This is a refreshing change. I think sometimes we slip into thinking that “Christ” is Jesus’ last name, and this change helps us remember that in the Gospels it is a title referring to the Savior to come.

Change 2: Is it “Saints” or “Holy Ones”?

I was less excited about this change, but can understand why the committee made it. This typically shows up in the epistles. I think the change is primarily about focusing on the effect of Christ on someone (made holy) versus focusing on some sort of status ascribed to a person as a result of that effect. The use of “saint” today is different than it was in the 1970′s and 80′s when the NIV was originally translated, so some sort of change is defensible, though it wreaks havoc with the way I remember and have internalized the text since my younger days.

These are just a few of the larger, consistent changes between the 1984 and 2011 editions of the NIV. There were scads of smaller changes, as well. If you’re really interested in those sorts of details, and you have the 1984 NIV available in Logos, you can use Logos 4′s Bible Comparison features (Morris Proctor talks about it briefly here) to tease out all of the differences—even punctuation, which is sometimes very interesting!

If you don’t have NIV 2011, you can pick yours up today!

Has the NIV been beneficial to your Bible study? Leave us a comment and tell us how!

A Syntactic Analysis of the Septuagint

Cascadia Syntax Graphs of the SeptuagintOne of the Pre-Pubs I’m most anticipating has the misfortune of being an extremely big project of seemingly narrow interest.

I’m talking about the Cascadia Syntax Graphs of the Septuagint, which has been on Pre-Pub since mid-2010, and at present  is only about 20% of the way to the development threshold.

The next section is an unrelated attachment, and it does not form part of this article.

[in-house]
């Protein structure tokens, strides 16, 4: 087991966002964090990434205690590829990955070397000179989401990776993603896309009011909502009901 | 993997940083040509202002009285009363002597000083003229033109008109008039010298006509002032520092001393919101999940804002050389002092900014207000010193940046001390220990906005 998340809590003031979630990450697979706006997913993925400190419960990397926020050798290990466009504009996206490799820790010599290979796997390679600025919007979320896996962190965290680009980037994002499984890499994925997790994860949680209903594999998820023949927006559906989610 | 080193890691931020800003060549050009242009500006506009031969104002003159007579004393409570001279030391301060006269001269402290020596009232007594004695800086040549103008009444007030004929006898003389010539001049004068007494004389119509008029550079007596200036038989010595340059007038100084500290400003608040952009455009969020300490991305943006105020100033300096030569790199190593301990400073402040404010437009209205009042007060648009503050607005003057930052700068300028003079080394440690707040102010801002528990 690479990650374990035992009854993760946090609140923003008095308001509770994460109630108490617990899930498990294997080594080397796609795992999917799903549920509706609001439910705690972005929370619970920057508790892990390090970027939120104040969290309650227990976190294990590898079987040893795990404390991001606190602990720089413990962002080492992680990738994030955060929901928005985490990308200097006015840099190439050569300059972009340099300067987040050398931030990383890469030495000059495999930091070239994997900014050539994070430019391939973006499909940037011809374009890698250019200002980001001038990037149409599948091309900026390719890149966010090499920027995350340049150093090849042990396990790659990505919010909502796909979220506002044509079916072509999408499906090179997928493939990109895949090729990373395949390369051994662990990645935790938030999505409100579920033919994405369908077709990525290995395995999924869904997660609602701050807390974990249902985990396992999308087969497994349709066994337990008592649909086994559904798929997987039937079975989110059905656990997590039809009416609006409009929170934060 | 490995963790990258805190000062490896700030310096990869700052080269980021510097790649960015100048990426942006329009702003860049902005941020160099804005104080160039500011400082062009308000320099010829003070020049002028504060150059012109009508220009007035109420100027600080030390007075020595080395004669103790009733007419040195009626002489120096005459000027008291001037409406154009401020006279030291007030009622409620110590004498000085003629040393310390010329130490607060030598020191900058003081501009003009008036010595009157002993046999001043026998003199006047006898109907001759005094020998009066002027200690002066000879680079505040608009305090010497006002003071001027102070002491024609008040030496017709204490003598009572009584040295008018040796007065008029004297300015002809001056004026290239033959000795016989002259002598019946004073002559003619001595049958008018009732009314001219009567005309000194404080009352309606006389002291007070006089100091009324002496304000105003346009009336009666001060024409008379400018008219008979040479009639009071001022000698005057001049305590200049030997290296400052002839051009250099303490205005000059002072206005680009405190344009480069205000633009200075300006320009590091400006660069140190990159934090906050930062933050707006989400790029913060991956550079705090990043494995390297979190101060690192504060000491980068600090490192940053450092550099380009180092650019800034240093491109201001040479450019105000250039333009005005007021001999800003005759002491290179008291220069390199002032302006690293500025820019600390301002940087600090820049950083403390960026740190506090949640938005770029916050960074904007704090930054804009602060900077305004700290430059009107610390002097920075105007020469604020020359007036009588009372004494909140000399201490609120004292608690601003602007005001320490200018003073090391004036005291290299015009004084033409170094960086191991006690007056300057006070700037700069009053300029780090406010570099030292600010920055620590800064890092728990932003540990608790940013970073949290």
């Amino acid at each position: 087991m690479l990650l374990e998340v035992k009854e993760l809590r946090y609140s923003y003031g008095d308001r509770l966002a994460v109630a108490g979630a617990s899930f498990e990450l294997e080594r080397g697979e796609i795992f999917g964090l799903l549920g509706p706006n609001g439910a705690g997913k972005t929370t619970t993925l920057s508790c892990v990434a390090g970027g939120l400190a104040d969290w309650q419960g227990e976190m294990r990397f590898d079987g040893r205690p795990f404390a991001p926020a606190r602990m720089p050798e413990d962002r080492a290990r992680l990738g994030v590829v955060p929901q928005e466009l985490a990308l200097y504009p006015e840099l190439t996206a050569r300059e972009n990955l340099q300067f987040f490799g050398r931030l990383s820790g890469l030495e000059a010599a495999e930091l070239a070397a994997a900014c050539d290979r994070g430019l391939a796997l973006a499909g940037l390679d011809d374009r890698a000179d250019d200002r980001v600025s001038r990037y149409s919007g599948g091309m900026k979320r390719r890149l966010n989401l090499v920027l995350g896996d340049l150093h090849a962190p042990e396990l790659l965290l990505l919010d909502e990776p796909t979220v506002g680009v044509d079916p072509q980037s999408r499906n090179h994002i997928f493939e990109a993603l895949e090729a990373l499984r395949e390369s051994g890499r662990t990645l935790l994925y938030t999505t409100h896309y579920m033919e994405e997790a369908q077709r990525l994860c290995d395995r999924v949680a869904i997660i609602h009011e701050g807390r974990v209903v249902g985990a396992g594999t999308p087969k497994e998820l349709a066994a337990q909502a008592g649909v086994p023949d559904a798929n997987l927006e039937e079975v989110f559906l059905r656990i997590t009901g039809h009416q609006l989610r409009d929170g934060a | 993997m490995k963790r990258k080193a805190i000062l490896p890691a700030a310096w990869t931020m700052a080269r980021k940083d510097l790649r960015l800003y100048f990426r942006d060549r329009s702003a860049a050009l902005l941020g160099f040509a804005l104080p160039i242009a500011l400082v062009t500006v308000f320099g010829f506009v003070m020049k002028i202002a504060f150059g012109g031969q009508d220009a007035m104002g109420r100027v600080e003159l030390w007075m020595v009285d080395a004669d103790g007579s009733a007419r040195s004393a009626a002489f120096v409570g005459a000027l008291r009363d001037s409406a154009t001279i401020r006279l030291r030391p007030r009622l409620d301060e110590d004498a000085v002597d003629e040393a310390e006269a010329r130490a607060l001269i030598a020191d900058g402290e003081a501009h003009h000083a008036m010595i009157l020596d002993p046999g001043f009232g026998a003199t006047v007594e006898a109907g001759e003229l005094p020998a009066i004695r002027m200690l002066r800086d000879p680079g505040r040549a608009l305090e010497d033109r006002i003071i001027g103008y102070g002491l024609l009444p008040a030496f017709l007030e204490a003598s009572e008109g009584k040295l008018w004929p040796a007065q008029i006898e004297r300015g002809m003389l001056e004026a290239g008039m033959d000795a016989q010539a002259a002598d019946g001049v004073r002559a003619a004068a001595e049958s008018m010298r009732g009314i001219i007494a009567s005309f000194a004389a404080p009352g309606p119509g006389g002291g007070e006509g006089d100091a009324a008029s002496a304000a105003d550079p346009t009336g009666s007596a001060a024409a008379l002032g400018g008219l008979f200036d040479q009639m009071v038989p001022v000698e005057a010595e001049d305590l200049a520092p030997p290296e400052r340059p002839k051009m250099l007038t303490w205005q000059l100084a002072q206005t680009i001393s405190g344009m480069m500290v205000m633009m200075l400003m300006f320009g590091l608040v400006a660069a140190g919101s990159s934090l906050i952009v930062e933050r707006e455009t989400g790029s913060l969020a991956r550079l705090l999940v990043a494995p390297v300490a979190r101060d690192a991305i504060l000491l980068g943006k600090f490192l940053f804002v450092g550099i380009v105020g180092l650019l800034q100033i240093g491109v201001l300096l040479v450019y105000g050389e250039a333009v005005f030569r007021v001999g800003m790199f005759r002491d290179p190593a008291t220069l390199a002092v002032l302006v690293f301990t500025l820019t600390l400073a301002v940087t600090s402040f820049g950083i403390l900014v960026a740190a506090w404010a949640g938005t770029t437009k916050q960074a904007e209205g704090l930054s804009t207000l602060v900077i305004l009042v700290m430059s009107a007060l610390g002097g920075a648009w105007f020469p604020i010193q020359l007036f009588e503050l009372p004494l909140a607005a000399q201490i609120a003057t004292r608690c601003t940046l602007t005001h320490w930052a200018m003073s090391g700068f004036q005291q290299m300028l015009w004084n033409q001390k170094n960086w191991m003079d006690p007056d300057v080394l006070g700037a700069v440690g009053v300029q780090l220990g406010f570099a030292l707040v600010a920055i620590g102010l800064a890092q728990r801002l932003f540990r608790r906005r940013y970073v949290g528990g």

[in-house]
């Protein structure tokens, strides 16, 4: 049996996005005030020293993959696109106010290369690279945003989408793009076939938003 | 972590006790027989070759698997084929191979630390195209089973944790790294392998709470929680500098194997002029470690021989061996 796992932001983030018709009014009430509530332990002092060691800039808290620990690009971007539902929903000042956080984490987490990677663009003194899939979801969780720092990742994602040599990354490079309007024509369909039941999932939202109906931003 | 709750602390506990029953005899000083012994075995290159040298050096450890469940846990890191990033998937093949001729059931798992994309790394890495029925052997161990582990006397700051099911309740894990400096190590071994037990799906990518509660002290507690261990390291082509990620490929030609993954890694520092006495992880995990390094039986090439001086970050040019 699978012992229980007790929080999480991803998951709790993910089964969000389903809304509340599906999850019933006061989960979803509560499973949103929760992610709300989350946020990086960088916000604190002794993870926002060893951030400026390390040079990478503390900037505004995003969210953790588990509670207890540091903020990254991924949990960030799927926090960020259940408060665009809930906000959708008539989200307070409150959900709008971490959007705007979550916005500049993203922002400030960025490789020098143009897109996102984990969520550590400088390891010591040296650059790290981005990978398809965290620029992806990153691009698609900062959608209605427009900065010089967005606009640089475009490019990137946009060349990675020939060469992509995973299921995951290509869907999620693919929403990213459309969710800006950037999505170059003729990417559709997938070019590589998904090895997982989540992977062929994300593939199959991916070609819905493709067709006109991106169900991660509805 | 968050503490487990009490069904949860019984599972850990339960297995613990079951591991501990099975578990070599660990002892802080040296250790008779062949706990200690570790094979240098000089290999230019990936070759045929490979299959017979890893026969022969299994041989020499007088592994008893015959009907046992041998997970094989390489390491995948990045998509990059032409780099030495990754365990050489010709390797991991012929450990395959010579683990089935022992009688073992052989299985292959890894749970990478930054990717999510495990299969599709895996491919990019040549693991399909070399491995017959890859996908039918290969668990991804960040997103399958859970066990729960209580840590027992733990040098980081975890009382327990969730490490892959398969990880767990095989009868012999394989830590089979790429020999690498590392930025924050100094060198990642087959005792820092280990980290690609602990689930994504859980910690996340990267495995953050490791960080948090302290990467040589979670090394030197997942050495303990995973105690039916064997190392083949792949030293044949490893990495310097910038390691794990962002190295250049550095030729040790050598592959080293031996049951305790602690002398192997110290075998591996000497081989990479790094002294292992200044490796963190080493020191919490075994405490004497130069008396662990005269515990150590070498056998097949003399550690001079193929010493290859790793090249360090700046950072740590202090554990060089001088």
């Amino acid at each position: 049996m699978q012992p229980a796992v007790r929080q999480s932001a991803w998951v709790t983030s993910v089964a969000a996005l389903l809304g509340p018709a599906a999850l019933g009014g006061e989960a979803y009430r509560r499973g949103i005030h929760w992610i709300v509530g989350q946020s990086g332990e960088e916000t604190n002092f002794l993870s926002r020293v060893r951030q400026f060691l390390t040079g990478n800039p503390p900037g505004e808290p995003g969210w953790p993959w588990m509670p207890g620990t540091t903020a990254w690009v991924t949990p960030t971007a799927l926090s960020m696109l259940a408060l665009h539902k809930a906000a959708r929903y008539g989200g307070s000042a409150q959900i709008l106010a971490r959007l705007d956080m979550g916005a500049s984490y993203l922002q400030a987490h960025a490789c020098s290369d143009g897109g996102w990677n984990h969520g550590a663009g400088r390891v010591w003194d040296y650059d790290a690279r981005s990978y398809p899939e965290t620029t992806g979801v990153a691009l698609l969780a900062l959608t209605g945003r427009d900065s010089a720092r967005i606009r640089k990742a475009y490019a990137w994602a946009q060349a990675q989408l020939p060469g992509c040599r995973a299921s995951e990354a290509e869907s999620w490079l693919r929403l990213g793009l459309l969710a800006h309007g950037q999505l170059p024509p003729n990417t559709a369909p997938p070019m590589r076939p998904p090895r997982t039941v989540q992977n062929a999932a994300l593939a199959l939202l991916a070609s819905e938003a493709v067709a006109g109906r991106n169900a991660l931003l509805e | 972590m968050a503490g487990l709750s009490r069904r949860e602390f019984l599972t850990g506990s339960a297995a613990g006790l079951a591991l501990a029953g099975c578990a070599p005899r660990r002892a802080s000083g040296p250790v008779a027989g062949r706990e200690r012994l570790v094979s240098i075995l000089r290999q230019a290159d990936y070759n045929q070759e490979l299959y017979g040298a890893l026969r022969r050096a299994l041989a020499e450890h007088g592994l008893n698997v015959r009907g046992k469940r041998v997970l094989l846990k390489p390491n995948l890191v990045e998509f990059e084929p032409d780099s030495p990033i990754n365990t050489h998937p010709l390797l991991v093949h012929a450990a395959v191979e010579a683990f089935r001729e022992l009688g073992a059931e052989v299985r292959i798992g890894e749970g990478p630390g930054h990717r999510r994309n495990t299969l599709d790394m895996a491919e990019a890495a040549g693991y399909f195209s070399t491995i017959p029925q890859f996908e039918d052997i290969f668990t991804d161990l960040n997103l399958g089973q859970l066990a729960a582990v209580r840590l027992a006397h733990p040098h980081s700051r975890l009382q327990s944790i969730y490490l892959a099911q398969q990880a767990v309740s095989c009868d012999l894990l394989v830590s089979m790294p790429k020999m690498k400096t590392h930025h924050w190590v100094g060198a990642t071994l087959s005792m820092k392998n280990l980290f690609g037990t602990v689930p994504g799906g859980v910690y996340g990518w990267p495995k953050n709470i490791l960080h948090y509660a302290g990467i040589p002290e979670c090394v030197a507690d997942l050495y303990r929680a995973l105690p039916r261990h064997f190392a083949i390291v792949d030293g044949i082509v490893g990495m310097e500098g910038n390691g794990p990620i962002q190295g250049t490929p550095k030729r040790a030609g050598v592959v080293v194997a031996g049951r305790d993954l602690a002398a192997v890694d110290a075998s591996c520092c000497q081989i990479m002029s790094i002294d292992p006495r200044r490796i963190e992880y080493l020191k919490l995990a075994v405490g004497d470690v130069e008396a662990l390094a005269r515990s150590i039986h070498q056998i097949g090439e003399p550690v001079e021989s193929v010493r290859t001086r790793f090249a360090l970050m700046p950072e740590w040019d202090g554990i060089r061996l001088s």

Why am I so interested in a syntactic analysis of the Septuagint? Simply put, using the Cascadia Syntax Graphs of the Greek New Testament helps me think through the text as I read it, and my Greek has gotten much, much better because of it. Sure, there are benefits to being able to search the syntax. But for me, the primary benefit comes when reading and working through the text. The Cascadia Syntax Graphs help me see the high-level components of the text, and in so doing help me see the text as phrases and clauses, and less as a string of words to be decoded.

Let me give you an example that has absolutely nothing to do with searching.

One thing I like to do when reading Greek is to use the ‘Display’ feature to turn off certain levels of the analysis. With Cascadia, if you turn off the “Phrases” and “Terminals” (and, if you’re daring, the “Literal Translation” as well), you get a structure that consists of clauses and clause functions. With the intermediary levels turned off, you can begin to see the components (subjects, objects, verbs, adverbials like negators and prepositional phrases, etc.). Even better, you start to see these when reading the text outside of the graphs, too. Here’s an example from John 3:16: